How to get MIDI Guitar 2 working with Finale 26 in Windows 10

Initial comments: MIDI Guitar 2 comes in a VST version. Finale can use VSTs! Also, Finale accepts audio input, so we should be good to go, right? The problem is Finale’s only use for audio input is to attach it to a score (perhaps as a teaching aid?). It does not have the capability to pass audio through a VST, which is how the MIDI Guitar 2 VST works. Finale uses VSTs only for audio playback, not input. This requires us to use MIDI Guitar standalone and route its output into Finale.

The following describes the setup to get MIDI Guitar 2 standalone working with Finale 26 in Windows 10 to allow you to write notation using a guitar as your input device. There are several ways to do this, but I believe the process below is the easiest and most useful. There are lots of words but it’s easy. I have had very good luck with this and the results are highly usable, requiring minimal manual editing afterwards (depending on guitar playing ability).

Part 1: Install and configure loopMIDI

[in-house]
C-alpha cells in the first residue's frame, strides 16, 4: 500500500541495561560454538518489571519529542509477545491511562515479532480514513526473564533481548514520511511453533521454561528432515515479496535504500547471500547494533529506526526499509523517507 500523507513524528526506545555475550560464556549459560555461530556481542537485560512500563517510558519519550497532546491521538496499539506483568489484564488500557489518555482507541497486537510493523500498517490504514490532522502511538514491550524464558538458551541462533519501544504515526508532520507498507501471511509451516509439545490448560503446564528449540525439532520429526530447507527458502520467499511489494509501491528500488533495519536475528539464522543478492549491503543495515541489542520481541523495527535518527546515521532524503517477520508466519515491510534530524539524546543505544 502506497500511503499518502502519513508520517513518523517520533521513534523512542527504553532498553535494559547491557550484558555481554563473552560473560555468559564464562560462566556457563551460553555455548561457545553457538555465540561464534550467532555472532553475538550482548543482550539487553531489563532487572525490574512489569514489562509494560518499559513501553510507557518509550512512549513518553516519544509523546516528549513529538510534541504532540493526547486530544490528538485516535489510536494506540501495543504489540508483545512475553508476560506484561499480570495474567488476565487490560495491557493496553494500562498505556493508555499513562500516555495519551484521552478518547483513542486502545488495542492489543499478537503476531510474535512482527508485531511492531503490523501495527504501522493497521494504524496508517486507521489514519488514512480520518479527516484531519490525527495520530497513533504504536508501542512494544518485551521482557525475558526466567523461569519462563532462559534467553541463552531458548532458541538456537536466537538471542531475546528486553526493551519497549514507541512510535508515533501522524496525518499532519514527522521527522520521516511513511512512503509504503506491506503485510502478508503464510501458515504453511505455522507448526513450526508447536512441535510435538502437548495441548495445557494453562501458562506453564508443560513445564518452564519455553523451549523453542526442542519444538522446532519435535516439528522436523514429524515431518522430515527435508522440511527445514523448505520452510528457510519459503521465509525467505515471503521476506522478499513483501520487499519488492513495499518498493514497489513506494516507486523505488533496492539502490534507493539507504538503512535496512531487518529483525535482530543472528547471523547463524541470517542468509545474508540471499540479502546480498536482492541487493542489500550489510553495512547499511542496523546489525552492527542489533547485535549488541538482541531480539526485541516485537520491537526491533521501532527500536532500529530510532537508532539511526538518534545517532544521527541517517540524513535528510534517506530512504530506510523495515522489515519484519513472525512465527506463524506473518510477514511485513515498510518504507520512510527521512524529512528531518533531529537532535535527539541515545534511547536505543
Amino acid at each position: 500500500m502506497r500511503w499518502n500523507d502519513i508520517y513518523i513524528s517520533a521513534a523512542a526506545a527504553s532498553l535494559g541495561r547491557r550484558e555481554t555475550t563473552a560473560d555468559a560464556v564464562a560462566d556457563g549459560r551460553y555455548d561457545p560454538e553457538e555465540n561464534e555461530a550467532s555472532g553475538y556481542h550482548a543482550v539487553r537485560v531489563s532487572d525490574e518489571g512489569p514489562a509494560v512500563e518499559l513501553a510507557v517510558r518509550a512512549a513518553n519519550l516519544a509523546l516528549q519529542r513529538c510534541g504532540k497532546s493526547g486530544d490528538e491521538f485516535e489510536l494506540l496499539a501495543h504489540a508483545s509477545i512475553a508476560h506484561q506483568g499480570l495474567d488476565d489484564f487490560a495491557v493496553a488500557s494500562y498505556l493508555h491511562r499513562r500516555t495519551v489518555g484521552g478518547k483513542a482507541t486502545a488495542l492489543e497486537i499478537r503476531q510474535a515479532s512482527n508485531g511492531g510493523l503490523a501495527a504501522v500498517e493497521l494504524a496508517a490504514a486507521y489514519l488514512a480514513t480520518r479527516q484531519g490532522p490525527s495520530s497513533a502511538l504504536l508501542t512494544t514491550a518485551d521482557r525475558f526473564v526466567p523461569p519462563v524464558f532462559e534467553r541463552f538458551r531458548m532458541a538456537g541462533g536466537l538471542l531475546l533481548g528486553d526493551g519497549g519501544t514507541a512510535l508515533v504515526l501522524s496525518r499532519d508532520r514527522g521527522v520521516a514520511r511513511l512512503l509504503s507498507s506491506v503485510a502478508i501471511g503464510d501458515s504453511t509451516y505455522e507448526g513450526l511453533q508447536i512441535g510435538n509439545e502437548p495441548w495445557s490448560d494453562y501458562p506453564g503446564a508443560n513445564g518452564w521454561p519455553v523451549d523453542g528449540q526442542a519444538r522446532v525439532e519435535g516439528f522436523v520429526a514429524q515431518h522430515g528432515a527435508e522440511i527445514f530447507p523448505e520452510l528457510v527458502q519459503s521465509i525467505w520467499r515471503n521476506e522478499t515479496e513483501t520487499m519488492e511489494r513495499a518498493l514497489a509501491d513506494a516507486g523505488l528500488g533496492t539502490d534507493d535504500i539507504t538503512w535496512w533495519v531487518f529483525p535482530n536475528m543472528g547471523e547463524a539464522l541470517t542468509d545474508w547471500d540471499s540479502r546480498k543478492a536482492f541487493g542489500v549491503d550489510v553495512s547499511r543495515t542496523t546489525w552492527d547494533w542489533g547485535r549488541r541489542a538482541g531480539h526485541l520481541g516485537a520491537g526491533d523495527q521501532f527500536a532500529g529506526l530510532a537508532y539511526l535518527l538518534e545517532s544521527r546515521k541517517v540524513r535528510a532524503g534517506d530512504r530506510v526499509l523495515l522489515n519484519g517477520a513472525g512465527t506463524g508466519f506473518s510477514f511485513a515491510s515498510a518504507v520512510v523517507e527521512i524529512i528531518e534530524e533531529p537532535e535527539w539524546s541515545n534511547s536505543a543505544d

1. Download loopMIDI from
  2. In setup
    a) Hit the “+” key at the bottom to make Port 1.
    b) Change name to “connect to MIDI Guitar”.
    c) Hit the “+” key at the bottom to make Port 2
    d) Change name to “connect to Finale”.
  3. In taskbar, right-click loopMIDI icon and select “Start Minimized”.
  4. Exit out. loopMIDI will still be running in the background. It defaults to Autostart with Windows, which I find highly useful. Basically, it can be ignored from now on.

Part 2: Configure MIDI Guitar 2

  1. This procedure assumes MIDI Guitar is already running properly on your system. That is, you can play your guitar and you can hear whatever sound samples you have selected in MIDI Guitar.
  2. Launch MIDI Guitar 2 standalone.
  3. Go to Interface > MIDI Interface and change Output to “connect to MIDI Guitar”.
  4. Set Patch = Default (there will be no sound).
  5. Select MIDI FX > Transposer > +12 (because guitars sound an octave below concert pitch).
  6. Set Tracking > Monophonic if it helps Finale track better (depending on your skill as a guitar player).
  7. Save patch with a name such as For Notation so it’s easy to recall.